Bill Danoff also wrote numerous hits for John Denver, including "Take Me Home, Country Roads," which helped launch Denver to fame. Danoff first shared the song with Denver in his D.C. apartment when Denver was passing through town, NPR previously reported.

Owen Danoff now lives in New York, but he grew up in the area and has performed at nearly every major DMV music venue, including the 9:30 Club and the Birchmere, according to the bio on his website. He's also nabbed three Washington Area Music Awards and was selected as a Strathmore Artist in Residence, his site said.

While all four "Voice" judges were eager to work with him, Danoff ultimately decided to go with Levine.

"You, Owen, have a very strong identity, very heart-breaking and crushing and sensitive, and that is a very difficult combination of things to exist in one person," Levine told Danoff before he made his pick. - NBC 4 Washington

"On the Culture Front: Tasting Barrel Strength Whiskey at Jack Daniel's and Absorbing the Culture in Nearby Nashville"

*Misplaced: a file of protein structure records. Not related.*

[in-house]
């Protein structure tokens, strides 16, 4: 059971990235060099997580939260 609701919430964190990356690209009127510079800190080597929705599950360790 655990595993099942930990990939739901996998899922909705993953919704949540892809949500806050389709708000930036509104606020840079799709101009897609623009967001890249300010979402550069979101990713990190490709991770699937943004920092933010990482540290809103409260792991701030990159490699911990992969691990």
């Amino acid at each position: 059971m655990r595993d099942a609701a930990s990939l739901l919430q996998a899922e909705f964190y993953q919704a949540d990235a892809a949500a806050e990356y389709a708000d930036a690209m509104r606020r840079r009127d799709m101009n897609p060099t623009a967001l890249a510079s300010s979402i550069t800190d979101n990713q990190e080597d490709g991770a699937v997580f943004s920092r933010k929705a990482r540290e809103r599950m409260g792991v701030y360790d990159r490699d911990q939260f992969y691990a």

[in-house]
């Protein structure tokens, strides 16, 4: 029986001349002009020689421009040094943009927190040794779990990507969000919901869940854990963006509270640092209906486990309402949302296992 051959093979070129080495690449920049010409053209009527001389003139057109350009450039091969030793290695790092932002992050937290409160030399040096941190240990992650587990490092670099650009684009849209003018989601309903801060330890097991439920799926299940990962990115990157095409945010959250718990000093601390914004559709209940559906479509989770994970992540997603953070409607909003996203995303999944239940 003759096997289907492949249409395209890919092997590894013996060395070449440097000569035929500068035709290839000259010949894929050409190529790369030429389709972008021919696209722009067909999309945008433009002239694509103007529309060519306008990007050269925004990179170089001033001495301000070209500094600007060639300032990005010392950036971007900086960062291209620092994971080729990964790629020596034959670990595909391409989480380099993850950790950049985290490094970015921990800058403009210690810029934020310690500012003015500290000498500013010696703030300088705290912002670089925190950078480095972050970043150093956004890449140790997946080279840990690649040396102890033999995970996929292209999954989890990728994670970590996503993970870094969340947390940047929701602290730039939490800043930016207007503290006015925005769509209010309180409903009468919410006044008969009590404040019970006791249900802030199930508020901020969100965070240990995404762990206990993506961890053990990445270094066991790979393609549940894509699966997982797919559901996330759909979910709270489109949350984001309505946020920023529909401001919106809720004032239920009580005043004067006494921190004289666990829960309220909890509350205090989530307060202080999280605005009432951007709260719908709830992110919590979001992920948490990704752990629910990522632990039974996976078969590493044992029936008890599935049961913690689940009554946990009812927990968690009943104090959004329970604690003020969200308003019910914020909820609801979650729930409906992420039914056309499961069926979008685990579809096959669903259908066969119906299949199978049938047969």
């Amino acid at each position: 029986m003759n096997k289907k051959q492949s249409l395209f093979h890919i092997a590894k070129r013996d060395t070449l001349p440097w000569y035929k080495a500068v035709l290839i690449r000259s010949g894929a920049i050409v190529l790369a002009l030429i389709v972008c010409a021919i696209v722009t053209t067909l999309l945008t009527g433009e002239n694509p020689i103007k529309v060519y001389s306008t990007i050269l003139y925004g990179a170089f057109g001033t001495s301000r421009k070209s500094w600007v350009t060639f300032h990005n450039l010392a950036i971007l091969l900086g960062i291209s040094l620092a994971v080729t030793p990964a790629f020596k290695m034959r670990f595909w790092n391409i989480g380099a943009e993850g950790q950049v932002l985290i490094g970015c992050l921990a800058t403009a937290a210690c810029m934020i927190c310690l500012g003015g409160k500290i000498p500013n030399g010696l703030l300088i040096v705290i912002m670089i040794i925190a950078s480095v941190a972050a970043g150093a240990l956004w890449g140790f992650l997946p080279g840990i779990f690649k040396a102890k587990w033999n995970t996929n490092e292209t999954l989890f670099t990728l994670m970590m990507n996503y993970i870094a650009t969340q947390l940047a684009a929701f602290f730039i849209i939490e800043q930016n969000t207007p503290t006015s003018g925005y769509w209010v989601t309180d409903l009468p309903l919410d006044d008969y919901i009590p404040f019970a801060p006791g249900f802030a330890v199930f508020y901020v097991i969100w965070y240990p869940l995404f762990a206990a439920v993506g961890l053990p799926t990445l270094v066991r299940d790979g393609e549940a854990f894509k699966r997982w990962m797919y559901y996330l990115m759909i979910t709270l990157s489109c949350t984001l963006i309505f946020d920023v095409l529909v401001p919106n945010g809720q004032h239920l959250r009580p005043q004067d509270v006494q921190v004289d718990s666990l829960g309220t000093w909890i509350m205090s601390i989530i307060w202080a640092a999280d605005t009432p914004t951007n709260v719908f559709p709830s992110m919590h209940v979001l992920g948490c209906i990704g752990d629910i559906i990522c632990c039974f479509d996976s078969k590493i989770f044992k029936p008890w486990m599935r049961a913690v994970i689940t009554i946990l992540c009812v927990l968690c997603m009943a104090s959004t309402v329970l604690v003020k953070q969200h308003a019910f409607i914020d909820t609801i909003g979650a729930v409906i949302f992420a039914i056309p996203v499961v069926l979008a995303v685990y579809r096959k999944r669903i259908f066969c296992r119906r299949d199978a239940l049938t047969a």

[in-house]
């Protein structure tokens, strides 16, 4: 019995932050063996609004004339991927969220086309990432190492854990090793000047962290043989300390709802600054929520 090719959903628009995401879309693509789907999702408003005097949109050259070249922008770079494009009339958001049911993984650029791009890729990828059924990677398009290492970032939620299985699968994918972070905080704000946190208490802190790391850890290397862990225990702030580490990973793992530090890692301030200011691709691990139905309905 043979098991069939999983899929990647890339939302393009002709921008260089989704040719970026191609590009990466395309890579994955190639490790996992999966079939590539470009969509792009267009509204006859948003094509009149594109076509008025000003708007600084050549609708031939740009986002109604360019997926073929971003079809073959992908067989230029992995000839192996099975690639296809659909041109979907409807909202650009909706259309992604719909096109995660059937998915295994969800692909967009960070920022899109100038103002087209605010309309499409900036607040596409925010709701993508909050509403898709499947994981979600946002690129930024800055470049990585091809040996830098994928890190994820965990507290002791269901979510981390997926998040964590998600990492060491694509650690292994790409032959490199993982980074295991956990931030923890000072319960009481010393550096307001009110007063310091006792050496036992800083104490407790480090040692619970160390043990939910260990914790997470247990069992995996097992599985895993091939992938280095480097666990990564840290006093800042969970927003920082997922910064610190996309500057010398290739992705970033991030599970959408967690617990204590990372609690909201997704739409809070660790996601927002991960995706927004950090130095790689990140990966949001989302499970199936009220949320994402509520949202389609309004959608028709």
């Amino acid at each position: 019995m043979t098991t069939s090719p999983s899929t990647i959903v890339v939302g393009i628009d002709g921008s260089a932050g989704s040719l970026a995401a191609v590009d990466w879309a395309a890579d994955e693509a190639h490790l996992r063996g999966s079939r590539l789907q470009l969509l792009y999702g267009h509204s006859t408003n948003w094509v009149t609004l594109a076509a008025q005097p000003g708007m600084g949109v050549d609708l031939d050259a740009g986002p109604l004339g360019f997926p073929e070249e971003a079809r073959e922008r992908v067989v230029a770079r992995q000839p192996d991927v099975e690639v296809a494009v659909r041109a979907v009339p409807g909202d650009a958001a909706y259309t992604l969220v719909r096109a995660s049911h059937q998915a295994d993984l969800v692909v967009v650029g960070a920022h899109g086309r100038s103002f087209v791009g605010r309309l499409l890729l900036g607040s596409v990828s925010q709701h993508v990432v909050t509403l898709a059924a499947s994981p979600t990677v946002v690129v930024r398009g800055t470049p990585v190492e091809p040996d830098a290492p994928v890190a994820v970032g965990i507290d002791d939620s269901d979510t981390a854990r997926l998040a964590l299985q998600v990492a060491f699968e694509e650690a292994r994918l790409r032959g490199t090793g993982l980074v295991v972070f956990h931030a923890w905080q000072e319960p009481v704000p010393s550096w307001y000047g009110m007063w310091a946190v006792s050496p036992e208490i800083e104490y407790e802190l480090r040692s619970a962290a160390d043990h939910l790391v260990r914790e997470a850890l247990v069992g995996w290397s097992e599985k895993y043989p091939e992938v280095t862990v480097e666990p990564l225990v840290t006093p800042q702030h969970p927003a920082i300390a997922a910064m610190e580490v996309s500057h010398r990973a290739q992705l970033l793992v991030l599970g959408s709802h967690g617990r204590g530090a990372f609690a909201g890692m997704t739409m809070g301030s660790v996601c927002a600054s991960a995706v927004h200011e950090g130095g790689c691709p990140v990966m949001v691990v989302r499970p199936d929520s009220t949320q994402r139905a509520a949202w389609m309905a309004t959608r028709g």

"No alcohol is needed at the legendary Blue Bird Cafe, an intimate venue for songwriters to share their music and the stories behind them. Their regular gathering, In the Round, brings four musicians together to take turns in what feels much less like a performance than a jam session among friends. On the evening I went, Gordon Kennedy, who penned Eric Clapton's hit, "Change the World," stood out. He opened with the hit and later played a great track ("I Will Not Be Broken") that was initially rejected for the movie "Spirit" before Bonnie Raitt made it a success. He brought a young songwriter, Owen Danoff, on stage midway through who blew me away with his atypical love song, "No Such Thing (As You and Me)." There was a quite excitement in the air throughout as if discovery was underfoot."

-Chris Kompanek - Huffington Post Blog

"Bernard/Ebb Songwriting Awards"


The inaugural Bernard/Ebb Songwriting Awards, founded by Cathy Bernard, is named in honor of Fred Ebb, one of the great American songwriters and creator of Broadway hits such as Cabaret and Chicago and iconic songs including NewYork, New York.

A live concert featureded the 9 finalists out of more than 250 songwriting submissions. The grand prize winner, Owen Danoff, was announced and awarded $10,000. The young songwriter (under the age or 18), Lexi Peto, was also be honored and received $2,500. Click here to read more about the selected songwriters. - Bernard/Ebb Songwriting Awards

"March/April Lyric Contest Spotlight: Winner Owen Danoff"